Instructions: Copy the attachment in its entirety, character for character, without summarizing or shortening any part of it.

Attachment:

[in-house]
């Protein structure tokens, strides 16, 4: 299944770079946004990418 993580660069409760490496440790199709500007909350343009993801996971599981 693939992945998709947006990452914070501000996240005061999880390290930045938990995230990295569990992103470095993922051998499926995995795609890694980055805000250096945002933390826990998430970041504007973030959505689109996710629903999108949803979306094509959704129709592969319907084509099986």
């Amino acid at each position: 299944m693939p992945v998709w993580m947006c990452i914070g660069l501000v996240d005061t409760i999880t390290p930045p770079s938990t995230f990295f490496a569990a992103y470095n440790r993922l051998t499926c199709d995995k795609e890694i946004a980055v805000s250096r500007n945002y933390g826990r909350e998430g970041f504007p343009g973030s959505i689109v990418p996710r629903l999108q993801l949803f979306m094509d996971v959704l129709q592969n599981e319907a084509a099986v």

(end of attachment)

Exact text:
[in-house]
């Protein structure tokens, strides 16, 4: 299944770079946004990418 993580660069409760490496440790199709500007909350343009993801996971599981 693939992945998709947006990452914070501000996240005061999880390290930045938990995230990295569990992103470095993922051998499926995995795609890694980055805000250096945002933390826990998430970041504007973030959505689109996710629903999108949803979306094509959704129709592969319907084509099986």
């Amino acid at each position: 299944m693939p992945v998709w993580m947006c990452i914070g660069l501000v996240d005061t409760i999880t390290p930045p770079s938990t995230f990295f490496a569990a992103y470095n440790r993922l051998t499926c199709d995995k795609e890694i946004a980055v805000s250096r500007n945002y933390g826990r909350e998430g970041f504007p343009g973030s959505i689109v990418p996710r629903l999108q993801l949803f979306m094509d996971v959704l129709q592969n599981e319907a084509a099986v």